You’d think as a female, when all the girls are screaming “Female empowerment”, “Let’s stick together,” “Girls Rule,” etc that I would of been first in line? – negative.

It’s quite interesting when I look back, but being an only child , going to an all girls school up until university and being raised by my mum single handedly I was never really compared to boys. ¬†My mum was right to enforce me to stay away from them or in her words of support and safety scream religiously, “Don’t get pregnant,” but that was really the highlight of any conversation that was associated with the opposite sex.

For me growing up, I was a Nigerian first, then I was Black and these were the only two factors that my mum highlighted and the only two labels that my mum told me I’d have to work twice as hard in life for because of.

So fast forward 20+ years and race has always been a defining factor for me when seeking equality – not being a female. I worked harder than ever to prove my excellence as an individual and most importantly as a black, Nigerian individual in the UK from immigrant parents.

Then I came across the Black, Nigerian, Igbo, FEMALE author Chimamanda Ngozie Adichie who through her thought provoking novels Americanah, Half of a Yellow Sun and Purple Hibiscus, I was introduced to the notion of “Feminism“. Now I’d come across this word in a history lesson circa 2005 but my stance on feminism was the suffragette movement and being able to vote as a female. That was as far as it went.

However it all changed. Chimamandas voice on feminism got me thinking. Her excerpt in Beyonce’s track caught my attention even more, and then all of a sudden social media was outrun with female empowerment, pink power collectives, aiming to bring together and collaborate all females than ever before.

Forgive me for being a cynic because I really was. I didn’t understand the sudden urge for female solidarity. I was already under the prejudice that females couldn’t ever work together because we were “bitchy and catty”. Once I realised that was my trail of thought I knew something was wrong.

Then the cynic in me increased¬†further as I started to see feminism divided on social media. Fast forward to the woman’s march and it was clear that intersectional feminism was now the talking point. It wasn’t about just inclusion of woman, but inclusion of black woman, disabled woman, fat woman, slim woman… can somebody say complicated.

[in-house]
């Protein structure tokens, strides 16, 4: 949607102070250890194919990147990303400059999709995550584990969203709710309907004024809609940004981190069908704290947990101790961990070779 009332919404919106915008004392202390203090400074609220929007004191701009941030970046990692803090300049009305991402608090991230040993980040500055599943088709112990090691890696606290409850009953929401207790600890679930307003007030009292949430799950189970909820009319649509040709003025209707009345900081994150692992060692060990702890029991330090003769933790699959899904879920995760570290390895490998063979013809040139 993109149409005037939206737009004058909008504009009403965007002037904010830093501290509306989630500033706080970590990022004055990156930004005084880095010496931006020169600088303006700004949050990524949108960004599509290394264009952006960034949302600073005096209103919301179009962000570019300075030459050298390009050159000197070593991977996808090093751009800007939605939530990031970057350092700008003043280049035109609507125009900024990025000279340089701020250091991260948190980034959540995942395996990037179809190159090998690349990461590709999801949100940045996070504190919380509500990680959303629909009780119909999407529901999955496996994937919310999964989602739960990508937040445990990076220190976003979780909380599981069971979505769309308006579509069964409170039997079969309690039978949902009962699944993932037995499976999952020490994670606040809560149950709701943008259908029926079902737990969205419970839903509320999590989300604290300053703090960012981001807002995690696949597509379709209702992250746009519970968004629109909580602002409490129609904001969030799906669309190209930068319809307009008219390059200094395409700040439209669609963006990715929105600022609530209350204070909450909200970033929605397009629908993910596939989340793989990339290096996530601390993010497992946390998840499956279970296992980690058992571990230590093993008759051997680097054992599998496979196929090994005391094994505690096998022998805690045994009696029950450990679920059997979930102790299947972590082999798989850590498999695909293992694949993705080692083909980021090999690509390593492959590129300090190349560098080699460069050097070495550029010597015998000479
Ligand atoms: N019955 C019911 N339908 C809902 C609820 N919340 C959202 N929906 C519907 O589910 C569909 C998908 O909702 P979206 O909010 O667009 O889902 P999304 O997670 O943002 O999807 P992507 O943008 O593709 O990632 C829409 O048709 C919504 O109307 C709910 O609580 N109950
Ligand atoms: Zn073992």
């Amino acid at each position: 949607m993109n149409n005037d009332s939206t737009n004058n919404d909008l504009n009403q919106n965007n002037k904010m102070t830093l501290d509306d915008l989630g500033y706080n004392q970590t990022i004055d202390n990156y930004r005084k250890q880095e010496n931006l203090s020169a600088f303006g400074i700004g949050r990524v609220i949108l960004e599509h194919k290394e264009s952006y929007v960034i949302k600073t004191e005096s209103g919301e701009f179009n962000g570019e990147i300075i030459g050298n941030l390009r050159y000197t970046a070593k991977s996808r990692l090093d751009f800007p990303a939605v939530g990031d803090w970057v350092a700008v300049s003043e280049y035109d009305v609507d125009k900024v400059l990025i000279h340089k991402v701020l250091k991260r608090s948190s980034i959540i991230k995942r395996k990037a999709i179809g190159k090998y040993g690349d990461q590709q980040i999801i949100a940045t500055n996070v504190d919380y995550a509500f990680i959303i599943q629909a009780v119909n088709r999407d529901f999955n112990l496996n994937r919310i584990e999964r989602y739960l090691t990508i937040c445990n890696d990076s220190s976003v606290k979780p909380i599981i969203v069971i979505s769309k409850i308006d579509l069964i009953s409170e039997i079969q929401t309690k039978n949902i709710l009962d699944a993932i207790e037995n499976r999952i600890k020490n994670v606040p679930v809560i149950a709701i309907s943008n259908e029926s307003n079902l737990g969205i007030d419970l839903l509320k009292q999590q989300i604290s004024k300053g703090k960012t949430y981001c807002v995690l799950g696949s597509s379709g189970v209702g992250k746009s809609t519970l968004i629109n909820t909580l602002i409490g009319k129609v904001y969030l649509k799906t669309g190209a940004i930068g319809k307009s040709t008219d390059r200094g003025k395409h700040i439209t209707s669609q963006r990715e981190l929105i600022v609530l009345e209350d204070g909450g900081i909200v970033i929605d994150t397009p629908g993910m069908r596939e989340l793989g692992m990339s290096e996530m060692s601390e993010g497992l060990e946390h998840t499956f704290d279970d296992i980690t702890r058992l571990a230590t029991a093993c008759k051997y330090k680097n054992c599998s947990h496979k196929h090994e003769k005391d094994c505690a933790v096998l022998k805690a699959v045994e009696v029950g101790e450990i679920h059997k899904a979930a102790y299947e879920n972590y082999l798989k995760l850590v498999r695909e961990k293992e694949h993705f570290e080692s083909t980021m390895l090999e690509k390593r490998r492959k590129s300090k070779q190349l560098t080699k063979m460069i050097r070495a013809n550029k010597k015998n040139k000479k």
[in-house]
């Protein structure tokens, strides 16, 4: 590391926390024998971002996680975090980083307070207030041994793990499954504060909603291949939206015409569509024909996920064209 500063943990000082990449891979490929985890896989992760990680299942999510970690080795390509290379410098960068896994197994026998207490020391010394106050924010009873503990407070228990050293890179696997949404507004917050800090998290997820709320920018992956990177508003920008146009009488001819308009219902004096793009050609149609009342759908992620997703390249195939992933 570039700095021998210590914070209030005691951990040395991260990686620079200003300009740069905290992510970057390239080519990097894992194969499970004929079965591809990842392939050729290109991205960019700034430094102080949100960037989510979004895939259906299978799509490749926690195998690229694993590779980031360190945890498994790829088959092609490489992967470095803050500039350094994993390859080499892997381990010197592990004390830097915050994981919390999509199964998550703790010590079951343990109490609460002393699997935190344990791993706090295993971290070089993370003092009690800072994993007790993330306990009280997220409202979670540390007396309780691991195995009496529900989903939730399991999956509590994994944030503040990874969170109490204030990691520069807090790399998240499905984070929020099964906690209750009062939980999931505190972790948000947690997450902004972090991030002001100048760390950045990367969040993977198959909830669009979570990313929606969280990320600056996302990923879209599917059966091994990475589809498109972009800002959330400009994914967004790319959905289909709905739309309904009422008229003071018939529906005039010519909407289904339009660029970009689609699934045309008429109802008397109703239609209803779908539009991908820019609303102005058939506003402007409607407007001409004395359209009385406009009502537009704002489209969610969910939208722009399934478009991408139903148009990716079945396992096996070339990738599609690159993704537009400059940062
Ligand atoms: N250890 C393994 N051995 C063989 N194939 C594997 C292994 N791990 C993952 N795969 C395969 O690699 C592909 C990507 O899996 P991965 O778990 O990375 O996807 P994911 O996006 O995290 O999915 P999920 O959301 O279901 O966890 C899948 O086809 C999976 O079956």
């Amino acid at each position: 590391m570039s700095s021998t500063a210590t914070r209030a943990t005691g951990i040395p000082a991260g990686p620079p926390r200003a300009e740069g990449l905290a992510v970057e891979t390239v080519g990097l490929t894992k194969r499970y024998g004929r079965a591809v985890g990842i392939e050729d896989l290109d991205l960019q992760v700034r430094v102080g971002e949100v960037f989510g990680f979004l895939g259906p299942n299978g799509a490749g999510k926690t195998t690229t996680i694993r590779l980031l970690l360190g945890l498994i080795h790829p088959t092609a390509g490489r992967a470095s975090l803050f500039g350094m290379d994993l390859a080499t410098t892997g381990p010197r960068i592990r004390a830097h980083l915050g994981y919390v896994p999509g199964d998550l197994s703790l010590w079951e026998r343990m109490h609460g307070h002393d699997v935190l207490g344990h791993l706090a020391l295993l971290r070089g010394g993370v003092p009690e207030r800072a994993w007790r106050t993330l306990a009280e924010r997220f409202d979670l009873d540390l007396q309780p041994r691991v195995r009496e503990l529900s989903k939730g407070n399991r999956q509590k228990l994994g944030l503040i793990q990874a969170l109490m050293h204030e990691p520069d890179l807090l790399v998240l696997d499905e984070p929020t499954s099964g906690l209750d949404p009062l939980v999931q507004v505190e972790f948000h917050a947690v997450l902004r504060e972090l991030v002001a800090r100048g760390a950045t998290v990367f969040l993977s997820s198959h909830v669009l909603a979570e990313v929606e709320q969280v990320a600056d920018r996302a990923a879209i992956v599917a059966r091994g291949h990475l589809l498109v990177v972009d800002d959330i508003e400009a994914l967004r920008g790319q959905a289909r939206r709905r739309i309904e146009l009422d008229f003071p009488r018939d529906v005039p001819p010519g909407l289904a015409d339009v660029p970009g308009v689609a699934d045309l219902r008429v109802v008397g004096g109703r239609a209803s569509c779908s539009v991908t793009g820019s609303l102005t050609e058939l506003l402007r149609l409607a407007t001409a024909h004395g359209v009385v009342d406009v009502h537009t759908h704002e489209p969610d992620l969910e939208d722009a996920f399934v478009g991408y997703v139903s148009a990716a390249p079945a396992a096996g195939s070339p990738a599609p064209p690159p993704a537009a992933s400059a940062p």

So my question was “WHAT ARE FEMALES REALLY FIGHTING FOR?” “WHAT DO WE ACTUALLY WANT?”

I went to a talk at Southbank Festival a few weeks ago, hosted by the one and only Chimamanda Adichie and finally the question was asked and it was put perfectly. “Equality.” Equality to be able to do what men do and not feeling any prejudice and there being a “but”. For women to be able to reverse a situation and ask themselves If I was a man would I be expected to do this. If the answer was no, then in that case us not feeling guilty for doing the same. For women and men to be educated from an early age to be vulnerable, to speak out on behalf of each other, for both genders to be taught to cook and it not being an expectation of the female alone – but be a HUMAN necessity.

Once I heard this it gripped me emotionally because I could finally relate. Not due to being compared to boys when I was younger, but being compared to men as a 20 something female. The thought of being expected to be a certain way and respond to men in my life because I will be a girlfriend, wife, mother. Having to be submissive in situations that could compromise who I am and what I stand for as a woman today.

For this reason I can say that I am a Feminist. I can say that “Pussy is Power” because the stereotypes and pressures placed upon us need to be recognised by men and appreciated, reciprocated and acknowledged. Most importantly the need for CHANGE.